I had asked ChatGPT to recommend a midrange boutique hotel for the night and it provided four options, each with a one-sentence description. Normally, I would carry out extensive research before booking a hotel room — reading reviews and asking local friends for recommendations. But this was, after all, an experiment, so I put my trust in the travel assistant and opted on my first night for the Hotel Milano Scala, which ChatGPT described as a boutique hotel with “a focus on sustainability and wellness.”
The hotel had a convenient central location within walking distance of many major attractions. The staff was friendly, and the room was comfortable and clean, claiming to have “excellent indoor air quality,” provided by a filtration system. But despite being a small boutique hotel, it felt overrun by tourists, particularly at breakfast, when groups arrived in the dining room at the same time.
In contrast, the Locanda Pandenus, where I stayed the second night, on the recommendation of Franziska Basso, a Milan-based travel designer for Dreamsteam Exclusive Travel (a member of the luxury Virtuoso network), felt more like staying in a home than a hotel. With just four bedrooms, reached by a small staircase above a restaurant, it was calm and cozy and felt cut off from the bustle of the city, despite its central location in the charming Brera neighborhood, full of boutiques, art galleries and restaurants.
The Duomo was only 10 minutes away. Luckily, I had a second opportunity to visit it, because, unlike my virtual travel assistant, Ms. Basso had sent me a link to prebook my tickets. (Earlier, when I asked the A.I. assistant if it had the capability to book ahead, it referred me to the Expedia app.) With advance tickets, I was able to spend more than an hour admiring the cathedral’s stunning stained glass windows and archaeological ruins, rather than being stuck in line.
In general, Ms. Basso’s itinerary was easier to follow as each stop was a short distance from the next, allowing more time to explore the sites. She also marked out places to visit en route to different sites, like the Villa Invernizzi, a mansion with a garden that is home to a flamboyance of pink flamingos.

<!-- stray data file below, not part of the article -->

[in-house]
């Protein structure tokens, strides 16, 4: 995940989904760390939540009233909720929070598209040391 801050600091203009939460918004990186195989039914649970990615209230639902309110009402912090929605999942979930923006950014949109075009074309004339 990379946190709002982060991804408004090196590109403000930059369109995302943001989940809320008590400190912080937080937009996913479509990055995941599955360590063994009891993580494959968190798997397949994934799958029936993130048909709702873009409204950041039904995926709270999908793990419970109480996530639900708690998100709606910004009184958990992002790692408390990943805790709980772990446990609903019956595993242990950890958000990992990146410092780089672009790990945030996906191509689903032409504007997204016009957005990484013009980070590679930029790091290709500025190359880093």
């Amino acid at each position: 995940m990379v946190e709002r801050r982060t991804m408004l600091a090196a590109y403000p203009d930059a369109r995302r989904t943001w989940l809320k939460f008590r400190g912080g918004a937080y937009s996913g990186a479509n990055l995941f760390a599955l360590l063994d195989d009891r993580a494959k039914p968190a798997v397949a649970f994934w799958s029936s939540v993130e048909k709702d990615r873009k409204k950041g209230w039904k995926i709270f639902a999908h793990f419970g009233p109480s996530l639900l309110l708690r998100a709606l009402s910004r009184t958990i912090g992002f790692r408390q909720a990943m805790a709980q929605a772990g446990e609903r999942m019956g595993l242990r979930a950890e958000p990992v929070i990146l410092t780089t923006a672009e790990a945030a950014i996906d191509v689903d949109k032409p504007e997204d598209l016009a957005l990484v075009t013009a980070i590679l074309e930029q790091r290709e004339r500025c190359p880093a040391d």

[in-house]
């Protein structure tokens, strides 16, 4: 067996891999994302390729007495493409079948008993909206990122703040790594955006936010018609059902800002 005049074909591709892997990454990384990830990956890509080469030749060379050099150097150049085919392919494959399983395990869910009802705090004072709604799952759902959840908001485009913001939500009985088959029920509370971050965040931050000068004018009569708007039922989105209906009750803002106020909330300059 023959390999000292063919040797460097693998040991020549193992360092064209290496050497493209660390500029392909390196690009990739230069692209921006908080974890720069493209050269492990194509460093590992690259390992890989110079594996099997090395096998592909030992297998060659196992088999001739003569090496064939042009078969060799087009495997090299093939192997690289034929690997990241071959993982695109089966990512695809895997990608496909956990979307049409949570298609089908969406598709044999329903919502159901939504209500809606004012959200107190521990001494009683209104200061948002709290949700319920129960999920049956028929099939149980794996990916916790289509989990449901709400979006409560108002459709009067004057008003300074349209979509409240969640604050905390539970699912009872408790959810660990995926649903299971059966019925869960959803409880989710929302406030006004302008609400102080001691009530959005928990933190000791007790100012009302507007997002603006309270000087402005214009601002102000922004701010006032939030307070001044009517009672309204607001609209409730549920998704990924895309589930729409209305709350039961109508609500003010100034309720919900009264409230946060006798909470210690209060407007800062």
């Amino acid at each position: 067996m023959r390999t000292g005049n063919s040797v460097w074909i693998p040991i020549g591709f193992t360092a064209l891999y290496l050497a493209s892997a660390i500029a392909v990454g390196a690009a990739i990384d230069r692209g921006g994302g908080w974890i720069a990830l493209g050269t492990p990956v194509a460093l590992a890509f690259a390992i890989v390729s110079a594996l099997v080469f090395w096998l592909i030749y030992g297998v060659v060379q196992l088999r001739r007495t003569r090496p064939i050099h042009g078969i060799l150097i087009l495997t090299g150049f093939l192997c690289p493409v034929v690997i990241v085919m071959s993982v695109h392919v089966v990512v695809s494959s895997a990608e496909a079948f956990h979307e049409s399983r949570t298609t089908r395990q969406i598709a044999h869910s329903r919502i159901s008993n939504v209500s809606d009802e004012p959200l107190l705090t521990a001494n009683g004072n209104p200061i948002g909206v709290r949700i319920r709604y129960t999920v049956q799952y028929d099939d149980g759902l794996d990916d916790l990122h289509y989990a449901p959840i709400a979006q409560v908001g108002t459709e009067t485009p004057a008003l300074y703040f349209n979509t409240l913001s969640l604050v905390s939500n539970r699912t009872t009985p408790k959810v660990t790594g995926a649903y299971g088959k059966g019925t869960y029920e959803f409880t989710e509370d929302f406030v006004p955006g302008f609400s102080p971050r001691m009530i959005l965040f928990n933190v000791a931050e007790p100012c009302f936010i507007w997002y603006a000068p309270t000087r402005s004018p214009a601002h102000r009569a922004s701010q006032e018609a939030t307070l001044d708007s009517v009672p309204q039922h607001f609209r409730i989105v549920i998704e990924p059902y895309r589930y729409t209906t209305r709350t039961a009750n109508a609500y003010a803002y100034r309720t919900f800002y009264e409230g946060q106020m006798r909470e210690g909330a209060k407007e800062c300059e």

She also made sure to take me off the beaten path, sending me on a 25-minute walk outside the touristy city center to Leonardo da Vinci’s vineyard. While most visitors to Milan line up to see the artist’s mural “The Last Supper,” few venture out to the 15th-century private Milanese residence tucked away in the lush gardens of the Casa degli Atellani. I sat in the garden in front of Leonardo’s original vine stock and was transported to the Renaissance as I listened to an audio guide about the property and legends involving the artist.
By the time I finished, it was golden hour, and I headed to the canals of the Navigli district for an aperitivo, the Italian tradition of a pre-dinner drink with a small bite. Here, I reflected on my trip and how the two itineraries measured up. Ms. Basso’s service no doubt felt more tailored, highlighting the importance of human interaction. Before sending me her suggestions, she asked me specific questions about my preferences, and I trusted her guidance, knowing she was experienced and a local.
While my A.I. assistant was equipped with an expansive database and programmed to think and respond like a human, I didn’t completely trust its judgment and at times felt compelled to do my own research. ChatGPT only has access to information up to 2021, and a lot has changed in the travel industry since then. Still, I thought my assistant struck a good balance between suggesting must-see landmarks and lesser-known parts of the city. The key was to frame the questions as directly as possible. I also appreciated how it responded instantly and was available round the clock.
Still, no travel experience is complete without the recommendation of a local friend. Mine sent me a list of places, including Casa Atellani, Museo Poldi Pezzoli and Villa Necchi Campiglio, that wasn’t featured on either of my advisers’ itineraries. But with limited time before my train home, I only had time to visit one. I chose his lunch recommendation.
Rita & Antonio on Via Giacomo Puccini had the vibe of a traditional establishment, with delicious food at reasonable prices. I was feeling adventurous and asked the waiter to pick a dish. Within minutes he was back with a giant plate of steaming seafood pasta that he placed on the table with a grin.
“You will like this,” he said. And he was right: It was truly delicious, a taste of authentic Italy.
Audio produced by Parin Behrooz.
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Ceylan Yeginsu is a travel reporter. She was previously a correspondent for the International desk in Britain and Turkey, covering politics; social justice; the migrant crisis; the Kurdish conflict, and the rise of Islamic State extremism in Syria and the region. @CeylanWrites Facebook